Tan Pattern Varieties

The colors in this group are variations of the colors in the Self group, but with an accompanying Tan pattern that produces lighter markings. The Tan pattern varieties include Otter, Sable Marten, Silver Marten, Smoke Pearl Marten and Tan.

Any Other Variety

The final group of colors is a catch-all for the other unique Netherland Dwarf colors that don’t fit in any other category. These include Broken (spotted rabbits with colored ears, eyes and noses), Fawn, Himalayan (white rabbits with colored points — ears, noses, tails and feet), Orange and Steel.

My little guy, Uncle Max, has Himalayan coloring, just like my childhood rabbit, Jessica. But Max is a Chocolate Himalayan while Jessica was a Black Himalayan. Jasper was a Siamese Smoke Pearl, a color that fascinated me as a child because the name sounded so elegant. The color is a form of gray coupled with blue eyes, and I thought he was beautiful.

three ruby-eyed white Netherland Dwarfs
Via National Netherland Dwarf Rabbit Club/Facebook
Coat color is not the only thing that varies; eye color does, too.

Netherland Dwarf Popularity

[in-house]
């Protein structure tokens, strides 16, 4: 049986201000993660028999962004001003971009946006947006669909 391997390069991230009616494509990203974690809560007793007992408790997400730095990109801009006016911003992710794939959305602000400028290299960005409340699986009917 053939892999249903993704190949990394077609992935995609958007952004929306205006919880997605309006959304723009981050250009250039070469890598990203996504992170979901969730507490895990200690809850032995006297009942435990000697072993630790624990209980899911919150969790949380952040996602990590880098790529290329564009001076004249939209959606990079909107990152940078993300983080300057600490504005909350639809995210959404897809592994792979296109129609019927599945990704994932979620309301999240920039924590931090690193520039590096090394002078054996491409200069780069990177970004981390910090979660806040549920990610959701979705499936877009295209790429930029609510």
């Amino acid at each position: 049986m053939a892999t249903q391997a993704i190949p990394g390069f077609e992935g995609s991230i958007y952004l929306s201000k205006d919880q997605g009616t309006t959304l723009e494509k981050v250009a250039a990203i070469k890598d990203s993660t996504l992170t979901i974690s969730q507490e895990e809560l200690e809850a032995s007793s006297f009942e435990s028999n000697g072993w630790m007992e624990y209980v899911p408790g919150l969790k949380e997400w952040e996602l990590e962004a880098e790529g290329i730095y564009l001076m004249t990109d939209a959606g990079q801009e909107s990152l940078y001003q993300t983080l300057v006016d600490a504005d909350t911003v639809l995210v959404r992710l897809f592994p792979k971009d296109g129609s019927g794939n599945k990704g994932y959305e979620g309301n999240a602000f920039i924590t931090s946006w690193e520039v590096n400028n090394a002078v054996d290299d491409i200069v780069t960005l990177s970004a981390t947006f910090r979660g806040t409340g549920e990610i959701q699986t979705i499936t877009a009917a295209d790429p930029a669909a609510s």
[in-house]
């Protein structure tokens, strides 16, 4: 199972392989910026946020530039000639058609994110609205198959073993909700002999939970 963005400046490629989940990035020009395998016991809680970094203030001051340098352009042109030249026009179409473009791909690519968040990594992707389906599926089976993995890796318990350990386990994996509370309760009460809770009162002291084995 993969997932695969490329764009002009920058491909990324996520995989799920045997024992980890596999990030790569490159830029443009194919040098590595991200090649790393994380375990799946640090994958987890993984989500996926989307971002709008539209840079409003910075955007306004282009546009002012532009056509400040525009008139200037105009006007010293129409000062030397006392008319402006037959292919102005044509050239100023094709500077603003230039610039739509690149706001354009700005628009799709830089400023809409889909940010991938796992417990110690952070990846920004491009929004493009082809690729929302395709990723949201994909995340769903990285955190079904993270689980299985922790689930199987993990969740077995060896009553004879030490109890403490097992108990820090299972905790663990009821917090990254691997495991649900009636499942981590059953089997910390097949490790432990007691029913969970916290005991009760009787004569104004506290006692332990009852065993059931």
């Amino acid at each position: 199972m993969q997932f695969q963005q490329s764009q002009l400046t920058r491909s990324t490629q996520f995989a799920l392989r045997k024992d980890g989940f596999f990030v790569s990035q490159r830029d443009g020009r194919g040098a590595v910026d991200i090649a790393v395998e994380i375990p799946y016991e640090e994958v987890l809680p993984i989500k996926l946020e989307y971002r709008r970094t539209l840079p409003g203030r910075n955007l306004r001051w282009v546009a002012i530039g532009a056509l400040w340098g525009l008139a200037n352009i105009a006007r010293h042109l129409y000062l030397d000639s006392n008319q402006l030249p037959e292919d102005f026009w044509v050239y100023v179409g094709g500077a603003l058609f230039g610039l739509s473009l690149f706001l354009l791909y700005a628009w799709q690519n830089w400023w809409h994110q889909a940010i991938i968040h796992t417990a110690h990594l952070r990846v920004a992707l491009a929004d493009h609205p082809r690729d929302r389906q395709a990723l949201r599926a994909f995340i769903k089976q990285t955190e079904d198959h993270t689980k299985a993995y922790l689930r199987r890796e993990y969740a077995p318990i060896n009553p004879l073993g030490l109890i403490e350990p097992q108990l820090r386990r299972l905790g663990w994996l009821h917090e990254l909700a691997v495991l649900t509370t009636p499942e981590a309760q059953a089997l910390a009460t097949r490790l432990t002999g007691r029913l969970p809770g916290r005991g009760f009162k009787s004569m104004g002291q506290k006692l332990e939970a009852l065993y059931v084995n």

Netherland Dwarf rabbits are one of the most popular rabbit breeds in the United States. In fact, 941 Netherland Dwarf rabbits were exhibited at the 2015 American Rabbit Breeders Association convention, making them the second-most popular breed at the show (the Mini Rex was most popular). And it’s not just adult rabbit enthusiasts who are showing Netherland Dwarfs — the breed was the most popular with youth exhibitors, who showed an amazing 237 of the Netherland Dwarf rabbits exhibited at the 2015 Convention.

Setting aside their extensive color varieties and their adorable good looks, there’s another reason that Netherland Dwarfs are so popular: their personality! Although dwarf rabbit breeds are sometimes stereotyped to be high-strung and nervous, many people would beg to differ (I would be one of them). In my experience, Netherland Dwarf rabbits are pleasant, outgoing and fun to be around. They’re curious about their surroundings and enjoy interaction and attention. But this isn’t necessarily true across the board. As with any breed, there are certainly Netherland Dwarf rabbits who are quiet, reserved and more high-strung in disposition; it just depends on the individual.

Netherland Dwarf posed with ribbon
Via twigs & honey/Facebook
Netherland Dwarfs are one of the most popular breeds exhibited at the American Rabbit Breeder Association’s annual convention.

Famous Netherland Dwarf Rabbits

It’s not every day that a Netherland Dwarf makes it into the Guinness World Records, but that’s exactly what George the Netherland Dwarf did. Guinness World Records named George the Oldest Living Rabbit at the age of 14. George later passed away and other rabbits have subsequently achieved the title of Oldest Living Rabbit, but it was a very special honor for George and for Netherland Dwarf enthusiasts everywhere.

Do you share your home with a Netherland Dwarf? What are your favorite characteristics of the breed?

Article Categories:
Critters · Rabbits